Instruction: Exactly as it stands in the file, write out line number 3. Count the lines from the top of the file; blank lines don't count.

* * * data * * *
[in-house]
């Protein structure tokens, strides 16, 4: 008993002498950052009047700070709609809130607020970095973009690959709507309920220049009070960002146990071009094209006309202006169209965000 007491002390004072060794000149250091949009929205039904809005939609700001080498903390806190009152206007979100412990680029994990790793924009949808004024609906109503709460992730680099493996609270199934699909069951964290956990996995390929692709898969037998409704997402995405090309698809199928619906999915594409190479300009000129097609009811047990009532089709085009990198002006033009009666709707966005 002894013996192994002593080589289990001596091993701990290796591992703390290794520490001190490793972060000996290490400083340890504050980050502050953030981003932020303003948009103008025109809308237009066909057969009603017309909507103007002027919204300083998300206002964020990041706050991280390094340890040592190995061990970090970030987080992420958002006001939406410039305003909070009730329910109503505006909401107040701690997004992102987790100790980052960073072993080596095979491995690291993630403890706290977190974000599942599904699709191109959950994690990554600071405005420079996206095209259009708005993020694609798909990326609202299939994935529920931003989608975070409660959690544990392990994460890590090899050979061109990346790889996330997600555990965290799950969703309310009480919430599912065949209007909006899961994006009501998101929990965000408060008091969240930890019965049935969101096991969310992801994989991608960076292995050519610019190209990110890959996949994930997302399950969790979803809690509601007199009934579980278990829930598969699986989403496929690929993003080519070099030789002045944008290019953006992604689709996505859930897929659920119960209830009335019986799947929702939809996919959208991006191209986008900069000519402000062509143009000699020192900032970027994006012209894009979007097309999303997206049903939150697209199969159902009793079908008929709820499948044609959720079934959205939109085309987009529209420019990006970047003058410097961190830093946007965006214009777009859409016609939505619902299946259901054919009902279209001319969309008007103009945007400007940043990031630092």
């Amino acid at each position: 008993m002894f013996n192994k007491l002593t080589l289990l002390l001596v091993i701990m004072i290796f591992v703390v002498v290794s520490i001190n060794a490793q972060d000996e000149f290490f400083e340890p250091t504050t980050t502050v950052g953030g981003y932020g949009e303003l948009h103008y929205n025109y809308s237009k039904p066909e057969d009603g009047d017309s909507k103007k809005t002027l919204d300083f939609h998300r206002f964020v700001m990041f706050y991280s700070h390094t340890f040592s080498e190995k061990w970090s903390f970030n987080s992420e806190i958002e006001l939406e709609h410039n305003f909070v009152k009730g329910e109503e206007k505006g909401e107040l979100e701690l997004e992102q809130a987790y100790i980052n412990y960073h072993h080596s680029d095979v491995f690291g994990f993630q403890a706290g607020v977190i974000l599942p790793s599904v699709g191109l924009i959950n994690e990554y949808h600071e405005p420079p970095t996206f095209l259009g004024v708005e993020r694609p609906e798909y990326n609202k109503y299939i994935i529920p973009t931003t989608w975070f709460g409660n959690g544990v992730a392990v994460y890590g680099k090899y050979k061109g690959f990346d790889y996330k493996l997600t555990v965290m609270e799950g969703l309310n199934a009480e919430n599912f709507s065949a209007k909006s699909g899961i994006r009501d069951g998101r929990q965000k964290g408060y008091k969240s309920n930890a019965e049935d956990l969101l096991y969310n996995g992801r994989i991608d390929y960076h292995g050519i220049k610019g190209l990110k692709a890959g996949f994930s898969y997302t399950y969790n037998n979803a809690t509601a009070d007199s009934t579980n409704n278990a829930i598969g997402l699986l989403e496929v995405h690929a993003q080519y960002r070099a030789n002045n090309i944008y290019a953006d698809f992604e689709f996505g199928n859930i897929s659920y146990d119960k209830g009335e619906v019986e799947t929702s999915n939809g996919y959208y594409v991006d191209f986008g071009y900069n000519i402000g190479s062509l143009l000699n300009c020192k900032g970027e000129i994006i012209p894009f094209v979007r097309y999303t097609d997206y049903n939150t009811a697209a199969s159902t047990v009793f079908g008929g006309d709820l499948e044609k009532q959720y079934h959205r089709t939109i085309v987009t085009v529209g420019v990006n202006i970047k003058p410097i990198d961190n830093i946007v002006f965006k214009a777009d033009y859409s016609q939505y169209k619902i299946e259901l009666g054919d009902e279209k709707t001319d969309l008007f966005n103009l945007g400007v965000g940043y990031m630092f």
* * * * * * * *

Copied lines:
């Amino acid at each position: 008993m002894f013996n192994k007491l002593t080589l289990l002390l001596v091993i701990m004072i290796f591992v703390v002498v290794s520490i001190n060794a490793q972060d000996e000149f290490f400083e340890p250091t504050t980050t502050v950052g953030g981003y932020g949009e303003l948009h103008y929205n025109y809308s237009k039904p066909e057969d009603g009047d017309s909507k103007k809005t002027l919204d300083f939609h998300r206002f964020v700001m990041f706050y991280s700070h390094t340890f040592s080498e190995k061990w970090s903390f970030n987080s992420e806190i958002e006001l939406e709609h410039n305003f909070v009152k009730g329910e109503e206007k505006g909401e107040l979100e701690l997004e992102q809130a987790y100790i980052n412990y960073h072993h080596s680029d095979v491995f690291g994990f993630q403890a706290g607020v977190i974000l599942p790793s599904v699709g191109l924009i959950n994690e990554y949808h600071e405005p420079p970095t996206f095209l259009g004024v708005e993020r694609p609906e798909y990326n609202k109503y299939i994935i529920p973009t931003t989608w975070f709460g409660n959690g544990v992730a392990v994460y890590g680099k090899y050979k061109g690959f990346d790889y996330k493996l997600t555990v965290m609270e799950g969703l309310n199934a009480e919430n599912f709507s065949a209007k909006s699909g899961i994006r009501d069951g998101r929990q965000k964290g408060y008091k969240s309920n930890a019965e049935d956990l969101l096991y969310n996995g992801r994989i991608d390929y960076h292995g050519i220049k610019g190209l990110k692709a890959g996949f994930s898969y997302t399950y969790n037998n979803a809690t509601a009070d007199s009934t579980n409704n278990a829930i598969g997402l699986l989403e496929v995405h690929a993003q080519y960002r070099a030789n002045n090309i944008y290019a953006d698809f992604e689709f996505g199928n859930i897929s659920y146990d119960k209830g009335e619906v019986e799947t929702s999915n939809g996919y959208y594409v991006d191209f986008g071009y900069n000519i402000g190479s062509l143009l000699n300009c020192k900032g970027e000129i994006i012209p894009f094209v979007r097309y999303t097609d997206y049903n939150t009811a697209a199969s159902t047990v009793f079908g008929g006309d709820l499948e044609k009532q959720y079934h959205r089709t939109i085309v987009t085009v529209g420019v990006n202006i970047k003058p410097i990198d961190n830093i946007v002006f965006k214009a777009d033009y859409s016609q939505y169209k619902i299946e259901l009666g054919d009902e279209k709707t001319d969309l008007f966005n103009l945007g400007v965000g940043y990031m630092f």